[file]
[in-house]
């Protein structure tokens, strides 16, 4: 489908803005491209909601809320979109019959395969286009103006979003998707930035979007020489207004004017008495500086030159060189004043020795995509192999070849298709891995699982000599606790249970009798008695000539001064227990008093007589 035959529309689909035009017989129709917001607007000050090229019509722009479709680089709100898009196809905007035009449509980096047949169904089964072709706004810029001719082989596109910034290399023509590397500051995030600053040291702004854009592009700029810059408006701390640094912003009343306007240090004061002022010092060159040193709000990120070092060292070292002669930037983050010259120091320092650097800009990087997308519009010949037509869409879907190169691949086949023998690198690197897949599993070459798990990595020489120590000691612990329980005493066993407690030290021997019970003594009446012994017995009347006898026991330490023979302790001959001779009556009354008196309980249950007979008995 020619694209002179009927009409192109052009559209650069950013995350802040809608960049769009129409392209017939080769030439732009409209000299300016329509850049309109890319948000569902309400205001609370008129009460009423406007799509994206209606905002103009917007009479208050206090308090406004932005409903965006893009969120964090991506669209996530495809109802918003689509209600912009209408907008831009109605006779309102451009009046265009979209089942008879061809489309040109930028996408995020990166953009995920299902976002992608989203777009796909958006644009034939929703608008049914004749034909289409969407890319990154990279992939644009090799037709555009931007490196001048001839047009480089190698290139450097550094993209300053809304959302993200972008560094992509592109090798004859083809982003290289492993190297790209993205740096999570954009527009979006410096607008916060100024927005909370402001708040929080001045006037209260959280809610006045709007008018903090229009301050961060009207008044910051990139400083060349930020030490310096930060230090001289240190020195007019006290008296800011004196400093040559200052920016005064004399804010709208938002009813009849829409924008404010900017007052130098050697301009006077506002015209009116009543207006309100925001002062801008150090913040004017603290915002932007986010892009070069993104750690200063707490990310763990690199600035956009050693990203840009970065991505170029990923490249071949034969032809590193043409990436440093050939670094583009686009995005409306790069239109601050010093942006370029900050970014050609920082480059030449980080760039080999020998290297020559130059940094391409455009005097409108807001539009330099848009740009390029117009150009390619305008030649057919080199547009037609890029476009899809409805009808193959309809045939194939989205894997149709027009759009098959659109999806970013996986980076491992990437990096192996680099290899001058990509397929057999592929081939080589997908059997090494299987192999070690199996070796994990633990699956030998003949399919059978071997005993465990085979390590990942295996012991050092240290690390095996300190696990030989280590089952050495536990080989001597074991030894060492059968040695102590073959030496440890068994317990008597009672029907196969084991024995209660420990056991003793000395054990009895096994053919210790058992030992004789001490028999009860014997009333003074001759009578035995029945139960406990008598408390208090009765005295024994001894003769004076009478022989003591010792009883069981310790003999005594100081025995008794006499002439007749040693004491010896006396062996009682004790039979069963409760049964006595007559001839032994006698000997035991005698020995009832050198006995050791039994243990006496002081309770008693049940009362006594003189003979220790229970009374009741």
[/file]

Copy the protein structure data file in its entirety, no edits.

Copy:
[in-house]
């Protein structure tokens, strides 16, 4: 489908803005491209909601809320979109019959395969286009103006979003998707930035979007020489207004004017008495500086030159060189004043020795995509192999070849298709891995699982000599606790249970009798008695000539001064227990008093007589 035959529309689909035009017989129709917001607007000050090229019509722009479709680089709100898009196809905007035009449509980096047949169904089964072709706004810029001719082989596109910034290399023509590397500051995030600053040291702004854009592009700029810059408006701390640094912003009343306007240090004061002022010092060159040193709000990120070092060292070292002669930037983050010259120091320092650097800009990087997308519009010949037509869409879907190169691949086949023998690198690197897949599993070459798990990595020489120590000691612990329980005493066993407690030290021997019970003594009446012994017995009347006898026991330490023979302790001959001779009556009354008196309980249950007979008995 020619694209002179009927009409192109052009559209650069950013995350802040809608960049769009129409392209017939080769030439732009409209000299300016329509850049309109890319948000569902309400205001609370008129009460009423406007799509994206209606905002103009917007009479208050206090308090406004932005409903965006893009969120964090991506669209996530495809109802918003689509209600912009209408907008831009109605006779309102451009009046265009979209089942008879061809489309040109930028996408995020990166953009995920299902976002992608989203777009796909958006644009034939929703608008049914004749034909289409969407890319990154990279992939644009090799037709555009931007490196001048001839047009480089190698290139450097550094993209300053809304959302993200972008560094992509592109090798004859083809982003290289492993190297790209993205740096999570954009527009979006410096607008916060100024927005909370402001708040929080001045006037209260959280809610006045709007008018903090229009301050961060009207008044910051990139400083060349930020030490310096930060230090001289240190020195007019006290008296800011004196400093040559200052920016005064004399804010709208938002009813009849829409924008404010900017007052130098050697301009006077506002015209009116009543207006309100925001002062801008150090913040004017603290915002932007986010892009070069993104750690200063707490990310763990690199600035956009050693990203840009970065991505170029990923490249071949034969032809590193043409990436440093050939670094583009686009995005409306790069239109601050010093942006370029900050970014050609920082480059030449980080760039080999020998290297020559130059940094391409455009005097409108807001539009330099848009740009390029117009150009390619305008030649057919080199547009037609890029476009899809409805009808193959309809045939194939989205894997149709027009759009098959659109999806970013996986980076491992990437990096192996680099290899001058990509397929057999592929081939080589997908059997090494299987192999070690199996070796994990633990699956030998003949399919059978071997005993465990085979390590990942295996012991050092240290690390095996300190696990030989280590089952050495536990080989001597074991030894060492059968040695102590073959030496440890068994317990008597009672029907196969084991024995209660420990056991003793000395054990009895096994053919210790058992030992004789001490028999009860014997009333003074001759009578035995029945139960406990008598408390208090009765005295024994001894003769004076009478022989003591010792009883069981310790003999005594100081025995008794006499002439007749040693004491010896006396062996009682004790039979069963409760049964006595007559001839032994006698000997035991005698020995009832050198006995050791039994243990006496002081309770008693049940009362006594003189003979220790229970009374009741």